Tatsuya Aoki, a 21-year-old university student from Moriya, Ibaraki Prefecture, has become the youngest person ever to scale K2, the world’s second-highest peak, his university said Wednesday.

His team member, Yuka Komatsu, 23, from Akita, is the first Japanese woman — and the eighth woman ever — to conquer the peak, Tokyo-based Tokai University said. The two reported reaching the summit Tuesday afternoon.

The 8,611-meter mountain is in the Karakoram Range on the border between Pakistan and China. It is considered the world’s most difficult mountain to scale.

The university’s six-member expedition, led by Yoshitsugu Deriha, decided to attempt K2 to commemorate the 50th anniversary of the founding of their alpine club.

According to the university, the expedition set up a base camp at 5,150 meters on June 20 and began the ascent from the south-southeastern ridge, slightly south of the ridge from which an Italian expedition became the first team to climb K2 in 1954.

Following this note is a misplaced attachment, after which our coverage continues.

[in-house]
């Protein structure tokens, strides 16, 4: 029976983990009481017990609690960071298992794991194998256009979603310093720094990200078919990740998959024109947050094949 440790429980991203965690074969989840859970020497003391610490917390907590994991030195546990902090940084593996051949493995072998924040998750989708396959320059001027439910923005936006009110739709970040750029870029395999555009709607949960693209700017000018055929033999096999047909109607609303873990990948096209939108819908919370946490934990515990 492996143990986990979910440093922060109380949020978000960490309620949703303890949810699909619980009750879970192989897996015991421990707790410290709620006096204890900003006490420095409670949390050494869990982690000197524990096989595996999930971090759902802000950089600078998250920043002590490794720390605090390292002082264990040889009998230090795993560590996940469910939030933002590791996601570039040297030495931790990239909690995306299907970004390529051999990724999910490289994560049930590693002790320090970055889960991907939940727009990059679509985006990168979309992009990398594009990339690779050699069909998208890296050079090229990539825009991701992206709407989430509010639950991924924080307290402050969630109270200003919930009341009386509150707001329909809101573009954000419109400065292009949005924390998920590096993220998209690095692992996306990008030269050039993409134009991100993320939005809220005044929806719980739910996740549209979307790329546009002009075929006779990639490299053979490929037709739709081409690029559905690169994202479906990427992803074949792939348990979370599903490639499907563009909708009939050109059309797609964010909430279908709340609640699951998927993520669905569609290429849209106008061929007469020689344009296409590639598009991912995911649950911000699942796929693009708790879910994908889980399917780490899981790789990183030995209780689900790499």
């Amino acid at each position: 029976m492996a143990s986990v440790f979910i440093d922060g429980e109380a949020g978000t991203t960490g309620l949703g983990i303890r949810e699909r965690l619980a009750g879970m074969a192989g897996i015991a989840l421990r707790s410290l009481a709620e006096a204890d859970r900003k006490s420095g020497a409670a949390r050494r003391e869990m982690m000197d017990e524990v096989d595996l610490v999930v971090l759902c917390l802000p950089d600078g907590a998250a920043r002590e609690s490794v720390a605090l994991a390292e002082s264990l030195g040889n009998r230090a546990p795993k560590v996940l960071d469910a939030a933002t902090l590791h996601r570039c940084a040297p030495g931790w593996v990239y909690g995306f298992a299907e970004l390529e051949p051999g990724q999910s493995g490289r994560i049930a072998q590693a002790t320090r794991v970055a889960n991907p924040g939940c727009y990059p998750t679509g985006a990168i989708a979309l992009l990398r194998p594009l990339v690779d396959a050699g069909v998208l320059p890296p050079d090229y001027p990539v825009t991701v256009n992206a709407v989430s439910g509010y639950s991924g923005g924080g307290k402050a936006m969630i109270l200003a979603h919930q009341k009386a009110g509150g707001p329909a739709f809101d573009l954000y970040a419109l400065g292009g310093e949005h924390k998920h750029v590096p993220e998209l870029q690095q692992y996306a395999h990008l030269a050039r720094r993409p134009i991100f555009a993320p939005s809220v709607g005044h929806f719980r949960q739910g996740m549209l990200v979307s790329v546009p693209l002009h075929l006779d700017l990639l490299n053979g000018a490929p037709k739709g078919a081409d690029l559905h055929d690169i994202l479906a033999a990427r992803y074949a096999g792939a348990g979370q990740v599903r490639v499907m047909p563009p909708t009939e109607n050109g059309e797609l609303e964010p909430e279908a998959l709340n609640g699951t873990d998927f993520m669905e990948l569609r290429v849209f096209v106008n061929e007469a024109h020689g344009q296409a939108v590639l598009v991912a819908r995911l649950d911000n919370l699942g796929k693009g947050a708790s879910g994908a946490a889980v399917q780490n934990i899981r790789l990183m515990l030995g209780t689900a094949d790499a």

Komatsu is the first woman, the university said, to reach the summit from the route the Japanese team took.

By surmounting snow and steep ice walls and the dangers of strong winds and falling rocks, the expedition reached a point at 7,900 meters known as the “Shoulder” on July 9. The team set up a camp to launch their assault on the summit from there, the university said.

The climb to the summit was marred by bad weather, but the climbers awaited their chance as expeditions from other countries retreated.

The two expedition members who made the summit Tuesday had never scaled a mountain higher than 8,000 meters before, the university said.

In a time of both misinformation and too much information, quality journalism is more crucial than ever.
By subscribing, you can help us get the story right.